DMPL closing 4 of 10 plants in US
Campos family-led food and beverage conglomerate Del Monte Pacific Ltd. (DMPL) is set to give up four of its 10 factories in the United States as part of the streamlining strategy amid a challenging US business.
Citing a shift to an “asset-light” strategy, DMPL disclosed to the Philippine Stock Exchange on Thursday the closure of its production facilities in Sleepy Eye, Minnesota and Mendota, Illinois at the end of the current pack season.
Del Monte’s Cambria, Wisconsin facility will be sold as an operating plant after completion of the pack season. It will also sell manufacturing assets at its Crystal City, Texas facility and intends to transfer production at this site to other location later this year.
The closures are seen to enable Del Monte to fully utilize the capacity of other existing production facilities and increase its focus on branded growth and innovation.
“This restructuring is a necessary step for us to remain competitive in a rapidly changing marketplace. Our asset-light strategy will lead to more efficient and lower cost operations,” said Joselito Campos Jr., DMPL managing director and CEO.
“We are committed to doing all we can to provide the affected employees with resources and support.”
After the announced closure and divestment, DMPL’s US subsidiary will still operate six plants in the United States and two in Mexico. Its Philippine subsidiary, on the other hand, operates the world’s largest fully integrated pineapple operation with its 26,000-hectare pineapple plantation in the country and a factory. It also operates a beverage bottling plant and a frozen fruit processing facility in the Philippines.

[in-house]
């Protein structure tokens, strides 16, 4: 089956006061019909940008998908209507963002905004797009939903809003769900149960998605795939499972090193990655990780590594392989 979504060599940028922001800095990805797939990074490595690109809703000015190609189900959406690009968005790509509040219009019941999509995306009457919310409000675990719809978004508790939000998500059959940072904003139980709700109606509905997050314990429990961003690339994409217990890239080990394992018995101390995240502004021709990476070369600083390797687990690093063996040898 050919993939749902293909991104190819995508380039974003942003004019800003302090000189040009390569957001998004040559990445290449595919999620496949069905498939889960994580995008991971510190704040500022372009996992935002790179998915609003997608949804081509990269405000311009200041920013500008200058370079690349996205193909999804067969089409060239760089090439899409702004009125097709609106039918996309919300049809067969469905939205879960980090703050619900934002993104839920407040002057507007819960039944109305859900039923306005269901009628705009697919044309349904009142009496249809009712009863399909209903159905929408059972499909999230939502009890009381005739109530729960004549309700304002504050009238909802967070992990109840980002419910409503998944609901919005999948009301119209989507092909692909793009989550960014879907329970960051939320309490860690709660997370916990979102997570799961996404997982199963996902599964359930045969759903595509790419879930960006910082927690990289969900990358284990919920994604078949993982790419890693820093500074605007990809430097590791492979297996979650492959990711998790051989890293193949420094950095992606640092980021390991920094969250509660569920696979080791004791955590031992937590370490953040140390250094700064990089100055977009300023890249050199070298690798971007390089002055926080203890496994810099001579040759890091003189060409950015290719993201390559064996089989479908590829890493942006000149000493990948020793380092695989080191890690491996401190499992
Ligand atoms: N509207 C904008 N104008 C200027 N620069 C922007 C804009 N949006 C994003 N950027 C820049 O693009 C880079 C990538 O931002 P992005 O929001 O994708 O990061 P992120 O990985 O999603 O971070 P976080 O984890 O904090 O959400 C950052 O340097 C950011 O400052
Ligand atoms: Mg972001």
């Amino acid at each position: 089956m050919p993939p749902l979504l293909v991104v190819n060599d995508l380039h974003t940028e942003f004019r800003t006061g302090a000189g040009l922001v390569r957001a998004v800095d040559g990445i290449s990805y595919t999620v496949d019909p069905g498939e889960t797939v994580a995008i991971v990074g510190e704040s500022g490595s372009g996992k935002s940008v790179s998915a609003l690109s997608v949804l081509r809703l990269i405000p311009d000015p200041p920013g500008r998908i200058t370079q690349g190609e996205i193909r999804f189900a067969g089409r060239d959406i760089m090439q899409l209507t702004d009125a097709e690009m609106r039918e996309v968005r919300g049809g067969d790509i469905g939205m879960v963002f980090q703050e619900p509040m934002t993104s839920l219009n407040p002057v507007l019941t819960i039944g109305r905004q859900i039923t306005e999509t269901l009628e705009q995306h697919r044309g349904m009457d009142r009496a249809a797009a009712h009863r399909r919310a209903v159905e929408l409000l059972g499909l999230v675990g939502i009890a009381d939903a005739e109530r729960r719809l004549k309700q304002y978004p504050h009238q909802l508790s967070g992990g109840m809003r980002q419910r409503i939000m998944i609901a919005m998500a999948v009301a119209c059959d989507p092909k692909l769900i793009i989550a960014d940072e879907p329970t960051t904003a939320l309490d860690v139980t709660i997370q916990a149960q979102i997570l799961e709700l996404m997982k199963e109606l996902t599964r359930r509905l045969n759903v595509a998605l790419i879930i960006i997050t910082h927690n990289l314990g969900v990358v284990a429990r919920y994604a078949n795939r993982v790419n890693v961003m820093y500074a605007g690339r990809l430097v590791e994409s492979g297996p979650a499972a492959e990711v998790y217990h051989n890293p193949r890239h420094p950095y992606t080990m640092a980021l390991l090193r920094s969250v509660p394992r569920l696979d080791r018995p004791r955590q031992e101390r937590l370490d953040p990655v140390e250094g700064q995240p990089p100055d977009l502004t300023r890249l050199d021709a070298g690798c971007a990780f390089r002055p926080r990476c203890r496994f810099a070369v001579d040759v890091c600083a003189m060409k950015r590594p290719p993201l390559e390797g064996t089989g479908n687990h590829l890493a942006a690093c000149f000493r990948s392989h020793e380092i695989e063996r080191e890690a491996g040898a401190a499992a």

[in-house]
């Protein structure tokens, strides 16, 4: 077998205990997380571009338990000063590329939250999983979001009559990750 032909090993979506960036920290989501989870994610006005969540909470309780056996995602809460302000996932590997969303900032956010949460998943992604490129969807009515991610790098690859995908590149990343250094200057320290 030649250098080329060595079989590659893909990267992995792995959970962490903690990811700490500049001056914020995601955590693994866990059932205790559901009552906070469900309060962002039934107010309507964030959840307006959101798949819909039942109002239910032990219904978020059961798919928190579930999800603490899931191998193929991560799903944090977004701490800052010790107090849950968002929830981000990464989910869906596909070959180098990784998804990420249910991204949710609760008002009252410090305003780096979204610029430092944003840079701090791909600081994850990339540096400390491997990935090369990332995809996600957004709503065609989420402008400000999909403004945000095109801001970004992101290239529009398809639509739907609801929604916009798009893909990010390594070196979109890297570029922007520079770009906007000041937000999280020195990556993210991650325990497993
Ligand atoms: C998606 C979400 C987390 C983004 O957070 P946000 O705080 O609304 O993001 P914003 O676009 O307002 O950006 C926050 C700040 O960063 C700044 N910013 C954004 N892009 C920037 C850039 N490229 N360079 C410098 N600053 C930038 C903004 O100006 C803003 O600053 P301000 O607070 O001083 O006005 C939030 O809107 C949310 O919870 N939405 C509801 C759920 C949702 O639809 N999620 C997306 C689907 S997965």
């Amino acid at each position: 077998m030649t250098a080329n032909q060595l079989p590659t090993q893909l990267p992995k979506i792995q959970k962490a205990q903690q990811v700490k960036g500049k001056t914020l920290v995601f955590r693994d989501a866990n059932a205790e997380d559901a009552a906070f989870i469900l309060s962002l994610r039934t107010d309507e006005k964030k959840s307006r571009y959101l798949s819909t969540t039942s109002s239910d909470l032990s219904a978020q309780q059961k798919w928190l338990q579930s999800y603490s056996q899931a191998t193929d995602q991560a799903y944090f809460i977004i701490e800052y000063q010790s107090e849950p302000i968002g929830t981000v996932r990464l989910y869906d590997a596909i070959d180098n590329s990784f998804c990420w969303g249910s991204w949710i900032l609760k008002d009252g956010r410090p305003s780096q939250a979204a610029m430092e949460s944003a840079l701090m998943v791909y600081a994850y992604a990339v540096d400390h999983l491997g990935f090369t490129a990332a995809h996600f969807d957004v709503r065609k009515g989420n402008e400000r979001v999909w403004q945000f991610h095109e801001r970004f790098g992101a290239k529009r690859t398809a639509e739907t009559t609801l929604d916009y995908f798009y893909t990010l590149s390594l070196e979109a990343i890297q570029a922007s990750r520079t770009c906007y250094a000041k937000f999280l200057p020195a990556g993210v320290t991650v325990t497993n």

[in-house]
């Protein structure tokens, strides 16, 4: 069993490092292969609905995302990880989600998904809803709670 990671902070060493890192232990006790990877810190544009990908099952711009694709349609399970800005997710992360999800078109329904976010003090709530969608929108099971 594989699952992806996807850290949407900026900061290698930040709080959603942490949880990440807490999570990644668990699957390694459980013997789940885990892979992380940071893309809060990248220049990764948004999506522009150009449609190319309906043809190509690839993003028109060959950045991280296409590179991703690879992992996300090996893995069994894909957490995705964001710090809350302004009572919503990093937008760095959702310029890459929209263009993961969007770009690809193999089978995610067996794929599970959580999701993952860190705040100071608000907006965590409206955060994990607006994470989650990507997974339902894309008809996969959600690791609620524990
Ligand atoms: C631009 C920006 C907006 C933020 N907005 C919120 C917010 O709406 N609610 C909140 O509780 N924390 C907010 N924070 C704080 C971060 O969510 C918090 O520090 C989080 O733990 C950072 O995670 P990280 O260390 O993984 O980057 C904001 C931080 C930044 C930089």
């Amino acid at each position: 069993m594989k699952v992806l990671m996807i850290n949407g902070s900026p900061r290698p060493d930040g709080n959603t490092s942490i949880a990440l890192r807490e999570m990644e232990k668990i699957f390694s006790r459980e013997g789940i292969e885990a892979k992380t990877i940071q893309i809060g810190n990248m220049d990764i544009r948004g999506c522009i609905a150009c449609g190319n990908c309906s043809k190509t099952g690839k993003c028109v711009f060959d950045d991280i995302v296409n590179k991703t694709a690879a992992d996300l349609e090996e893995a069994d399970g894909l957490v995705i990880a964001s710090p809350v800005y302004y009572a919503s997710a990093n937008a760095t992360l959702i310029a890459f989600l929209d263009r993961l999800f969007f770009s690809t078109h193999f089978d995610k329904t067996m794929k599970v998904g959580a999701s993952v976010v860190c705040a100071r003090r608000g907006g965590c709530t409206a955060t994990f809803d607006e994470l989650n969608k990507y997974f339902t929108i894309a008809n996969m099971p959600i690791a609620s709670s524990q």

In 2014, DMPL made the bold move of acquiring the US consumer food business of Del Monte Foods for $1.675 billion, thereby breaking into the US market and reuniting with its US mother brand. This transformed DMPL into a bigger multinational corporation but because it bought a company much bigger than itself, the company incurred more debt.
DMPL, which is listed both on the PSE and the Singapore Exchange, has returned to profitability in fiscal year ending April 2019, but the US business remains challenging to date.
The group reported net income of $20.3 million for the year that ended in April, a turnaround from the $36.5 million loss in the previous year. Excluding extraordinary items, full-year net profit would have been $15.8 million.
For the full year, the group generated $2 billion in sales, down by 11 percent versus the same period last year mainly due to the divestiture of Sager Creek and lower sales in the United States.
Its other heritage brands include S&W, Contadina and College Inn, most of which originated in the United States as premium packaged food products. It has exclusive rights to use the Del Monte trademarks for packaged products in the United States, South America, the Philippines, Indian subcontinent and Myanmar.
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